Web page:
Reynold’s publicist said he died in a Florida hospital on September 6, 2018. He had been suffering from heart problems for a number of years. The actor had heart bypass surgery in 2010 and is survived by his son, Quinton.
Burt Reynolds first rose to prominence starring in television series such as Gunsmoke (1962–1965) and Dan August (1970–1971).
His breakout film role was as Lewis Medlock in Deliverance (1972). Reynolds played the leading role in a number of box office hits, such as The Longest Yard (1974), Smokey and the Bandit (1977), Semi-Tough (1977), Hooper (1978), Smokey and the Bandit II (1980), The Cannonball Run (1981) and The Best Little Whorehouse in Texas (1982).
After a few box office failures, Reynolds returned to television, starring in the sitcom Evening Shade (1990–1994). He was nominated for the Academy Award for Best Supporting Actor for his performance in Boogie Nights (1997).
Burton Leon Reynolds Jr. was born February 11, 1936 to Fern H. (née Miller; 1902–1992) and Burton Milo Reynolds (1906–2002). He has Dutch, English, Scots-Irish, and Scottish ancestry, and is also said to have Cherokee roots.
In his 2014 autobiography But Enough About Me, Reynolds said his mother had Italian ancestry. During his career, Reynolds often claimed to have been born in Waycross, Georgia but confirmed in 2015 that he was born in Lansing, Michigan. He was born on February 11, 1936, and in his autobiography stated that Lansing is where his family lived when his father was drafted into the United States Army. Reynolds, his mother, and sister joined his father at Fort Leonard Wood, Missouri, and lived there for two years. When Reynolds’s father was sent to Europe, the family moved to Lake City, Michigan, where his mother had been raised.
In 1946, the family moved to Riviera Beach, Florida. His father became Chief of Police of Riviera Beach, which is adjacent to the north side of West Palm Beach, Florida. During 10th grade at Palm Beach High School, Reynolds was named First Team All-State and All Southern as a fullback and received multiple scholarship offers.
After graduating from Palm Beach High in West Palm Beach, he attended Florida State University on a football scholarship and played halfback. While at Florida State, Reynolds roomed with college football broadcaster and analyst Lee Corso, and also became a brother of the Phi Delta Theta fraternity. Reynolds hoped to be named to All-American teams and to have a career in professional football, but he suffered a knee injury in the first game of his sophomore season, and later that year he lost his spleen and injured his other knee as a result of a car accident. These injuries hampered Reynolds’ abilities on the field, and after being beaten in coverage for the game-winning touchdown in a 7-0 loss to North Carolina State on October 12, 1957, he decided to give up football.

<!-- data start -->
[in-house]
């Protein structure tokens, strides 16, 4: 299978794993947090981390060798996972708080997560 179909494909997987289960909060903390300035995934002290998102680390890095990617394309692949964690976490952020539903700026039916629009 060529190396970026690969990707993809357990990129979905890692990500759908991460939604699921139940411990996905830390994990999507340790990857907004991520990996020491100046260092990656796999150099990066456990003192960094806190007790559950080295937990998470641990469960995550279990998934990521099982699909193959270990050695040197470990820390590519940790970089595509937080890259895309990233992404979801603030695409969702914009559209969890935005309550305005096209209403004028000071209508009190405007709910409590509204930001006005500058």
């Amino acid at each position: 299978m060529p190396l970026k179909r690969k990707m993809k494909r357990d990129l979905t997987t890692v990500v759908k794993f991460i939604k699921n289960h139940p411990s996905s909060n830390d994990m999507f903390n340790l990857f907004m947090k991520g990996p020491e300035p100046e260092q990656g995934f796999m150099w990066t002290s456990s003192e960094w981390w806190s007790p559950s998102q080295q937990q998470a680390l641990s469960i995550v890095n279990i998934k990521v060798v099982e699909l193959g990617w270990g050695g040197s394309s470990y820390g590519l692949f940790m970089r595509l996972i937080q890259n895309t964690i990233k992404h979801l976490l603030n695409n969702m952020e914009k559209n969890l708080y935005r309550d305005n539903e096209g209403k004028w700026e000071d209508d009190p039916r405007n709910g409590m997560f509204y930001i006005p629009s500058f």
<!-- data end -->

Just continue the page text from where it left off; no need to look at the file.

Ending his college football career, Reynolds thought of becoming a police officer, but his father suggested that he finish college and become a parole officer. To keep up with his studies, he began taking classes at Palm Beach Junior College (PBJC) in neighboring Lake Park. In his first term at PBJC, Reynolds was in an English class taught by Watson B. Duncan III. Duncan pushed Reynolds into trying out for a play he was producing, Outward Bound. He cast Reynolds in the lead role based on having heard Reynolds read Shakespeare in class, leading to Reynolds winning the 1956 Florida State Drama Award for his performance. In his autobiography, Reynolds refers to Duncan as his mentor and the most influential person in his life.
Career – Theatre
The Florida State Drama Award included a scholarship to the Hyde Park Playhouse, a summer stock theater, in Hyde Park, New York. Reynolds saw the opportunity as an agreeable alternative to more physically-demanding summer jobs but did not yet see acting as a possible career. While working there, Reynolds met Joanne Woodward, who helped him find an agent, and was cast in Tea and Sympathy at the Neighborhood Playhouse in New York City. After his Broadway debut Look, We’ve Come Through, he received favorable reviews for his performance and went on tour with the cast, driving the bus and appearing on stage.
Film and television
He began acting on television in the late 1950s and made his film debut in Angel Baby (1961). Following a regular role as Ben Frazer in Riverboat, he joined the cast of Gunsmoke as “halfbreed” blacksmith Quint Asper, and performed that role during the years just before the departure of Chester Goode and just after the appearance of Festus Haggen. He used television fame to secure leading roles for low-budget films and played the titular role in the Spaghetti Western Navajo Joe (1966), before playing the title character in police drama Dan August (1970–71). He later disparaged the series, telling Johnny Carson that Dan August had “two forms of expression: mean and meaner”.